Over the past 16 years, the average return of market cap weighted BSE 500 index has been 10.3% p.a. on a 3-year rolling basis. But the story changes completely when we differentiate between the index constituents based on their accounting quality. There is a clear deterioration in returns and a rapid increase in risk and drawdowns as we move towards the realm of inferior accounting quality. In MeritorQ, we use 11 forensic ratios to evaluate the accounting quality of Indian companies. Accounting quality checks under this framework identify accounting frauds well in advance thus avoiding sudden and permanent loss of capital. Forensic screening step in MeritorQ adds significantly to the overall risk adjusted returns of the strategy and further helps in avoiding value traps.

It has been far safer to steal large sums with a pen than small sums with a gun” – Warren Buffett

When higher risk does not lead to higher returns

Looking for companies with clean accounts which pass our forensic screening process is an important pillar of the investment process at Marcellus. As we have highlighted previously in “Diamonds in the Dust: Consistent Compounding for Extraordinary Wealth Creation” (2021) and in many of our publications, investing in companies with governance issues and accounting irregularities in a broad-based index like the BSE 500 can lead to permanent loss of capital.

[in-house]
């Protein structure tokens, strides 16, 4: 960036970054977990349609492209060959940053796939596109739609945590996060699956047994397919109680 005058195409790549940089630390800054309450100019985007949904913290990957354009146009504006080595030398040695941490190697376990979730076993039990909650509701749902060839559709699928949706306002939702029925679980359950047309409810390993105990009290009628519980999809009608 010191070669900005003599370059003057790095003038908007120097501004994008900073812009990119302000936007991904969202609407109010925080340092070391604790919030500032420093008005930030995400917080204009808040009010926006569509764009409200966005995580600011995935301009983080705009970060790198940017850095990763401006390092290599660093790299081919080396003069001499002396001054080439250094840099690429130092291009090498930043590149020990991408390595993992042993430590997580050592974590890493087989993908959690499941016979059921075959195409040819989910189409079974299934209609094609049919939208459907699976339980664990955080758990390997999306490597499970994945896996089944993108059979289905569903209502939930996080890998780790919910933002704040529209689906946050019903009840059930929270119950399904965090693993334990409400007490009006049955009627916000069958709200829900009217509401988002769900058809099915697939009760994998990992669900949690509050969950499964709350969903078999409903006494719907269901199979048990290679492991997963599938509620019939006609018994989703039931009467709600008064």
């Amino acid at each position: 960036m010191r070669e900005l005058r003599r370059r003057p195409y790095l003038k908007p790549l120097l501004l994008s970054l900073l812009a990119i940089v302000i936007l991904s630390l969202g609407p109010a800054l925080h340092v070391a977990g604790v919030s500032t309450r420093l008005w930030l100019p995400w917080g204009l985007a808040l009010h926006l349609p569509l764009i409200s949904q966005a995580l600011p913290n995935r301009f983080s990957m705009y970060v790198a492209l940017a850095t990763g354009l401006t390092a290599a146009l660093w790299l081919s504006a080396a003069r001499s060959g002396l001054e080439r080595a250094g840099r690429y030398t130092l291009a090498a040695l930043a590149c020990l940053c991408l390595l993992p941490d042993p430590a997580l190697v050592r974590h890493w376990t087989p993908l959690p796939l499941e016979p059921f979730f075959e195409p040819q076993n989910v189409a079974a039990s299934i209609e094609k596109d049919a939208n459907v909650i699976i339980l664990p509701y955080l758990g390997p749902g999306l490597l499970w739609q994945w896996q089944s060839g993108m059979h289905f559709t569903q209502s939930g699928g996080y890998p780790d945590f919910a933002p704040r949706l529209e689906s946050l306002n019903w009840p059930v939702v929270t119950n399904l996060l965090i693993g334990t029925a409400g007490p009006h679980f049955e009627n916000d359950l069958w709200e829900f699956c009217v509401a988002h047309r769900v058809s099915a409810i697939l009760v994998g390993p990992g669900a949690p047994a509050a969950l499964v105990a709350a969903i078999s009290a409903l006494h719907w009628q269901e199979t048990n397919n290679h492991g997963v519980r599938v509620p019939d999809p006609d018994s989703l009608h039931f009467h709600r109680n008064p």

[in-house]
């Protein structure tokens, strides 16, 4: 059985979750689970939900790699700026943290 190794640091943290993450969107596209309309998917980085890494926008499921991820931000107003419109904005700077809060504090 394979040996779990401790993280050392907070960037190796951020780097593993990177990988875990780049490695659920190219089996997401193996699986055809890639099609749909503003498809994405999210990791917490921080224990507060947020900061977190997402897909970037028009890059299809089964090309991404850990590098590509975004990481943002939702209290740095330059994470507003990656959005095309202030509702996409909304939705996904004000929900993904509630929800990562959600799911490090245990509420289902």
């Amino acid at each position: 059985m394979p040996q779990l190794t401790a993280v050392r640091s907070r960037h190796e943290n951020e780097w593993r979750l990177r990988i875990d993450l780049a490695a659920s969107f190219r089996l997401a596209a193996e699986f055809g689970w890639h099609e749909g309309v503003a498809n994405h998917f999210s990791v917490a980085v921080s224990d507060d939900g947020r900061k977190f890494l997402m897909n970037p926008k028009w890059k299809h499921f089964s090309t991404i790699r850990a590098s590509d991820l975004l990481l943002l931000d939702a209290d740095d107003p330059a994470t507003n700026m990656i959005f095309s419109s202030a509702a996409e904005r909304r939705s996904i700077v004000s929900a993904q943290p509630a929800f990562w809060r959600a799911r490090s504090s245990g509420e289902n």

Our analysis shows that roughly 40% of the BSE 500 constituents or ~200 companies exit the index over 10 years due to accounting issues or capital misallocation. Given this perturbingly large number of companies in India which underperform due to accounting issues, investors should attach equal if not more importance to staying away from dubious companies vis-à-vis discovering great companies.

The financial statements of a company provide an avenue for investors to understand and evaluate the operating performance, business strength, and financial health of a company. Hence, if the financial statements themselves are inaccurate, the whole edifice on which the analysis rests, is rendered invalid.  As a result, forensic screening of the BSE 500 is the very first step in the MeritorQ investment process.

Marcellus’ forensic accounting framework covers checks around every aspect of a listed company’s audited financial statements like the income statement (revenue/ earnings manipulation), the balance sheet (correct representation of assets/liabilities) and the cashflow statement (correct reporting of cashflows). Furthermore, we also use specific ratios to check the quality of the financial auditor.  Some of the key ratios in our forensic accounting process are highlighted in exhibit 1.

The benefit of using forensic accounting is tangible. As explained in our newsletter dated December 2022, MeritorQ: The Moneyball of Quality Investing, the forensic screening step by itself adds around 5.5% per annum to the average back-tested returns of the strategy versus an equally weighted portfolio of BSE 500 companies while almost doubling the risk-adjusted returns.